Invasive Species Compendium

Detailed coverage of invasive species threatening livelihoods and the environment worldwide

Abstract

Termitarium volume as a determinant of invasion by obligatory termitophiles and inquilines in the nests of Constrictotermes cyphergaster (Termitidae, Nasutitermitinae).

Abstract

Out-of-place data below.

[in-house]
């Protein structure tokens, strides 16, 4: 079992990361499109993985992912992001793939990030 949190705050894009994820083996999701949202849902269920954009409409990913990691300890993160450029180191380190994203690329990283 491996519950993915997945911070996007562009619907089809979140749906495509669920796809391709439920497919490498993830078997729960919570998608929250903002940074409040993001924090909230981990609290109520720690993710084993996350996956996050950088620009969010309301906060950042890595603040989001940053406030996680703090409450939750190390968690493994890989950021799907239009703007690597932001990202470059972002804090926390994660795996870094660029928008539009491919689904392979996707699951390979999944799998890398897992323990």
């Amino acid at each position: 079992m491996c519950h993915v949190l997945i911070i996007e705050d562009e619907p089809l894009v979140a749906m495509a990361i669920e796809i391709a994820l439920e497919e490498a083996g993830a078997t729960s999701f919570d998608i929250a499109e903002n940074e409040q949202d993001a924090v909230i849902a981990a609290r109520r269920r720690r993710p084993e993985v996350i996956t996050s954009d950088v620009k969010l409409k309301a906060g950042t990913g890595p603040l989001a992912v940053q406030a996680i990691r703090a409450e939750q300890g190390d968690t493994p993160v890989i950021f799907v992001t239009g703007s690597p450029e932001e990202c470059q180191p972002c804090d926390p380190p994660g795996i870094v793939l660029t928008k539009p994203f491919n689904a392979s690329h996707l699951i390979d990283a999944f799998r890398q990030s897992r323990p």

A range of organisms can be found inside termite nests where the degree of association can vary from facultative to obligatory dependence. Studies of the dynamics of nest invasion are still unresolved, so how and when cohabitants enter termite nests remain open questions. This study analyzed one specific aspect of the dynamics of termite nest invasion by obligatory termitophiles and inquilines, i.e., whether cohabitants were more likely to invade a nest when it reached a critical nest size. We collected 36 Constrictotermes cyphergaster nests of different sizes and sampled their cohabitant fauna. Our results indicated that the invasion of C. cyphergaster nests by obligatory termitophiles and inquilines was dependent on nest size. There appeared to be a critical nest size above which nests were more prone to invasion. Above this size, there was a significantly higher likelihood of finding obligatory cohabitants. Termitophile species were observed in nests ≥2.2 L, whereas inquiline species were only occur in nests ≥13.6 L. This may indicate that the obligatory cohabitants studied here did not occupy C. cyphergaster nests at random and that they were dependent on features that made these nests suitable for cohabitation, which are linked to colony development.